The Bush/Cheney minions scrambled to retrieve - and destroy - every copy and they got them all - except one. What they were after was a memo, a memo about torture, written by Philip Zelikow, counselor to then State Secretary Condoleeza Rice.
The Bushies missed one that survived in the State Department and was released yesterday through a Freedom of Information request.
The memo argues that the Convention Against Torture, and the Constitution’s prohibitions against cruel and unusual punishment, do indeed apply to the CIA’s use of “waterboard[ing], walling, dousing, stress positions, and cramped confinement.” Zelikow further wrote in the memo that “we are unaware of any precedent in World War II, the Korean War, the Vietnam War, or any subsequent conflict for authorized, systematic interrogation practices similar to those in question here, even when the prisoners were presumed to be unlawful combatants.” According to the memo, the techniques are legally prohibited, even if there is a compelling state interest to justify them, since they should be considered cruel and unusual punishment and “shock the conscience.”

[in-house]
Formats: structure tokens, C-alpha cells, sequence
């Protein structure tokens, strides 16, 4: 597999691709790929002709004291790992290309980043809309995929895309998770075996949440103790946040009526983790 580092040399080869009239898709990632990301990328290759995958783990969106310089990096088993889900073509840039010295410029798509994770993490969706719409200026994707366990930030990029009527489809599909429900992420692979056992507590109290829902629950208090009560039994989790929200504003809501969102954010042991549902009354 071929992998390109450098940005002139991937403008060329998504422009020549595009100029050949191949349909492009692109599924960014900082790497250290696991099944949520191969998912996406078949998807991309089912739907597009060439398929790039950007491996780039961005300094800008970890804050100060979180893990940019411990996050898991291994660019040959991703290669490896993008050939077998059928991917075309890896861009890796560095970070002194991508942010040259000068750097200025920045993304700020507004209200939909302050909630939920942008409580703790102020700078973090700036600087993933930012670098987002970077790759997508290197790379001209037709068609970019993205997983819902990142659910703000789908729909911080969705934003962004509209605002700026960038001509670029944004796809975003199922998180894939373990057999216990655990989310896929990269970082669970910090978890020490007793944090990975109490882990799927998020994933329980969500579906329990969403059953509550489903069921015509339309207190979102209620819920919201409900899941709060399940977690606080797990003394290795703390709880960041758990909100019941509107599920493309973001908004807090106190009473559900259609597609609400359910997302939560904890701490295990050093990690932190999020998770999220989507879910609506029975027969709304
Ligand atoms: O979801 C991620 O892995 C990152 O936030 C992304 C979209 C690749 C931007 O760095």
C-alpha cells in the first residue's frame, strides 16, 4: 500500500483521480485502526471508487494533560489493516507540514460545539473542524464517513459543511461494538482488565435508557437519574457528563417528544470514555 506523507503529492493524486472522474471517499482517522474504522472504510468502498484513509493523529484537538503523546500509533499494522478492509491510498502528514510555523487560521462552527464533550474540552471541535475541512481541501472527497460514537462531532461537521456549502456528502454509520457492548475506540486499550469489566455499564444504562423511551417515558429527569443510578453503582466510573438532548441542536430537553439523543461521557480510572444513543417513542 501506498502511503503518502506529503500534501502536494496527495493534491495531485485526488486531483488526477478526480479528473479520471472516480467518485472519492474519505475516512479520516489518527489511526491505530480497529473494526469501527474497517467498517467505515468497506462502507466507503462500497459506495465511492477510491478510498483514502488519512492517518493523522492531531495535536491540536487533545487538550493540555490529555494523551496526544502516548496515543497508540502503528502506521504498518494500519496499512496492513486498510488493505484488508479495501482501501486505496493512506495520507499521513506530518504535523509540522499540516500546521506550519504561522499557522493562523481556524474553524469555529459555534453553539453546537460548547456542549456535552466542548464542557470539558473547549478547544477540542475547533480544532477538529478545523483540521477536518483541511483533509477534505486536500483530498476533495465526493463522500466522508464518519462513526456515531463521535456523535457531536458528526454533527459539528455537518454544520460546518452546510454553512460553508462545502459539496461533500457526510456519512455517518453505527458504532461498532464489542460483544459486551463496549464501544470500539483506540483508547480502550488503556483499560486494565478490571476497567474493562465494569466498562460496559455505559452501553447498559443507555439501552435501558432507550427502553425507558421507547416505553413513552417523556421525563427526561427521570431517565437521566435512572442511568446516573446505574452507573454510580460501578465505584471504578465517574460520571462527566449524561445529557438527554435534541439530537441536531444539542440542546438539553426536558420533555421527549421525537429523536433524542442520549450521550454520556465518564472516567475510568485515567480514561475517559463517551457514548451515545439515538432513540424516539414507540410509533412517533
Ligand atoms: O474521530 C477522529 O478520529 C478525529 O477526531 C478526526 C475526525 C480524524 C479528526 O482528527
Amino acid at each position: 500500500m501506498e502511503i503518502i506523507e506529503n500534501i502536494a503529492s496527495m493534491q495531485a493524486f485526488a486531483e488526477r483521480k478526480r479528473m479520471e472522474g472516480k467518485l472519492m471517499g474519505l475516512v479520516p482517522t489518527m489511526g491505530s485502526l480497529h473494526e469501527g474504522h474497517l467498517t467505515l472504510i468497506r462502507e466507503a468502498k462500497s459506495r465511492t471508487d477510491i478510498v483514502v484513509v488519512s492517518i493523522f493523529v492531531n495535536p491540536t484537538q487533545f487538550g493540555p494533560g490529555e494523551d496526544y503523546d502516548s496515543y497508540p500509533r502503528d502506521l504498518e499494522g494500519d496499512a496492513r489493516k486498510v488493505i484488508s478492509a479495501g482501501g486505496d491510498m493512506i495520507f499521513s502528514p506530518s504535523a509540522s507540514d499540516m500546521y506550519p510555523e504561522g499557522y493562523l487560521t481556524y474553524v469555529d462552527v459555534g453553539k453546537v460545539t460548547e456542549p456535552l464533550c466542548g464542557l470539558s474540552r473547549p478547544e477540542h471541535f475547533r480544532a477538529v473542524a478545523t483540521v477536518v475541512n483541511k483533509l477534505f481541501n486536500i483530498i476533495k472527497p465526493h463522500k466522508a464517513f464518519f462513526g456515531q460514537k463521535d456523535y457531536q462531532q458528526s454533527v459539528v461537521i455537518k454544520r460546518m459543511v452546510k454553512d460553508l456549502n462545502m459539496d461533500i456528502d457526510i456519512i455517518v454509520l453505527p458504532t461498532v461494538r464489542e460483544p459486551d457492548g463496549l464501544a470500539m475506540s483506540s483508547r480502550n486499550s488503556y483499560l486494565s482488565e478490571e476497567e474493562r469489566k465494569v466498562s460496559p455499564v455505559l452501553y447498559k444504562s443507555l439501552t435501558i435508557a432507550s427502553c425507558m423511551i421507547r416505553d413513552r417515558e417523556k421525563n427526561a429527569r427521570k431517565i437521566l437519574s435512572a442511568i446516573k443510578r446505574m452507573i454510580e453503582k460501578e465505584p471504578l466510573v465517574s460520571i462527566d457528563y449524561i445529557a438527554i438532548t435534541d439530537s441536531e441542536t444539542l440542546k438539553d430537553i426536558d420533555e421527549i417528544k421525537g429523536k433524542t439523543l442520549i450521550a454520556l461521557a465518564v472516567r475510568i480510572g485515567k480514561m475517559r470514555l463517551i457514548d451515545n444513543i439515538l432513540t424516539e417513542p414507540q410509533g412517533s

...The White House had determined that the memo — which was not binding since Zelikow’s was a bureaucratic position without legal authority — was too dangerous to exist. “I later heard the memo was not considered appropriate for further discussion and that copies of my memo should be collected and destroyed,” he said in a May 2009 congressional hearing.
At that hearing, before the Senate Committee on the Judiciary, Subcommittee on Administrative Oversight and the Courts, Zelikow said he had “no view on whether former officials should be prosecuted,” a decision he thinks should be left to “institutions.” However, he did call for a thorough inquiry and a public report examining how the U.S. came to employ torture.